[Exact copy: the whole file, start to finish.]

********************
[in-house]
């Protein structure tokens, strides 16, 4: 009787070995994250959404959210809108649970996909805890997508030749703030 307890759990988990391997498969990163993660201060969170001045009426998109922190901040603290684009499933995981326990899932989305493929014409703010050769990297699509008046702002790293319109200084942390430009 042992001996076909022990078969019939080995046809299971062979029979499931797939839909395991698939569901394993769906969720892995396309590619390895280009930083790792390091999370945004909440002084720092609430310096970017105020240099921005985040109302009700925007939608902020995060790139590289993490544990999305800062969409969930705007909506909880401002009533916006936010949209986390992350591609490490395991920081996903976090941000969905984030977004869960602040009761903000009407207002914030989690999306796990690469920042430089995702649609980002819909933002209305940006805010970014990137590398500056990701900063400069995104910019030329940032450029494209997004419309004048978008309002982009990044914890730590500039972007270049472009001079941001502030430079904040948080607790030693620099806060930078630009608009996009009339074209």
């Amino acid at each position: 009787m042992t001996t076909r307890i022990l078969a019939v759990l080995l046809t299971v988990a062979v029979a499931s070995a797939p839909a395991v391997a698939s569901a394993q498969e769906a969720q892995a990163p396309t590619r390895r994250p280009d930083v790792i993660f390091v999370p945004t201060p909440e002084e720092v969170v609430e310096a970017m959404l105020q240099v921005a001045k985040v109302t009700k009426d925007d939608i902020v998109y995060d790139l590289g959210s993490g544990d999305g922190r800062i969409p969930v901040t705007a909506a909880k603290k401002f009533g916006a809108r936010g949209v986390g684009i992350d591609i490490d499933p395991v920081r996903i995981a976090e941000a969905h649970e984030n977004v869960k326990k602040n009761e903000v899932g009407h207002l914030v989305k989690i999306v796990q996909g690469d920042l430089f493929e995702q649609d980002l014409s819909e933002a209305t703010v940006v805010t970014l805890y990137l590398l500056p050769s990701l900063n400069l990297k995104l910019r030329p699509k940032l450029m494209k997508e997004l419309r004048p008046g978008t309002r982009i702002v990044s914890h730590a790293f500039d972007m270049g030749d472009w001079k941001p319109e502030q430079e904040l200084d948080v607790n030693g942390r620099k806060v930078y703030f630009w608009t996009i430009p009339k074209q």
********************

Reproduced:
[in-house]
């Protein structure tokens, strides 16, 4: 009787070995994250959404959210809108649970996909805890997508030749703030 307890759990988990391997498969990163993660201060969170001045009426998109922190901040603290684009499933995981326990899932989305493929014409703010050769990297699509008046702002790293319109200084942390430009 042992001996076909022990078969019939080995046809299971062979029979499931797939839909395991698939569901394993769906969720892995396309590619390895280009930083790792390091999370945004909440002084720092609430310096970017105020240099921005985040109302009700925007939608902020995060790139590289993490544990999305800062969409969930705007909506909880401002009533916006936010949209986390992350591609490490395991920081996903976090941000969905984030977004869960602040009761903000009407207002914030989690999306796990690469920042430089995702649609980002819909933002209305940006805010970014990137590398500056990701900063400069995104910019030329940032450029494209997004419309004048978008309002982009990044914890730590500039972007270049472009001079941001502030430079904040948080607790030693620099806060930078630009608009996009009339074209």
């Amino acid at each position: 009787m042992t001996t076909r307890i022990l078969a019939v759990l080995l046809t299971v988990a062979v029979a499931s070995a797939p839909a395991v391997a698939s569901a394993q498969e769906a969720q892995a990163p396309t590619r390895r994250p280009d930083v790792i993660f390091v999370p945004t201060p909440e002084e720092v969170v609430e310096a970017m959404l105020q240099v921005a001045k985040v109302t009700k009426d925007d939608i902020v998109y995060d790139l590289g959210s993490g544990d999305g922190r800062i969409p969930v901040t705007a909506a909880k603290k401002f009533g916006a809108r936010g949209v986390g684009i992350d591609i490490d499933p395991v920081r996903i995981a976090e941000a969905h649970e984030n977004v869960k326990k602040n009761e903000v899932g009407h207002l914030v989305k989690i999306v796990q996909g690469d920042l430089f493929e995702q649609d980002l014409s819909e933002a209305t703010v940006v805010t970014l805890y990137l590398l500056p050769s990701l900063n400069l990297k995104l910019r030329p699509k940032l450029m494209k997508e997004l419309r004048p008046g978008t309002r982009i702002v990044s914890h730590a790293f500039d972007m270049g030749d472009w001079k941001p319109e502030q430079e904040l200084d948080v607790n030693g942390r620099k806060v930078y703030f630009w608009t996009i430009p009339k074209q």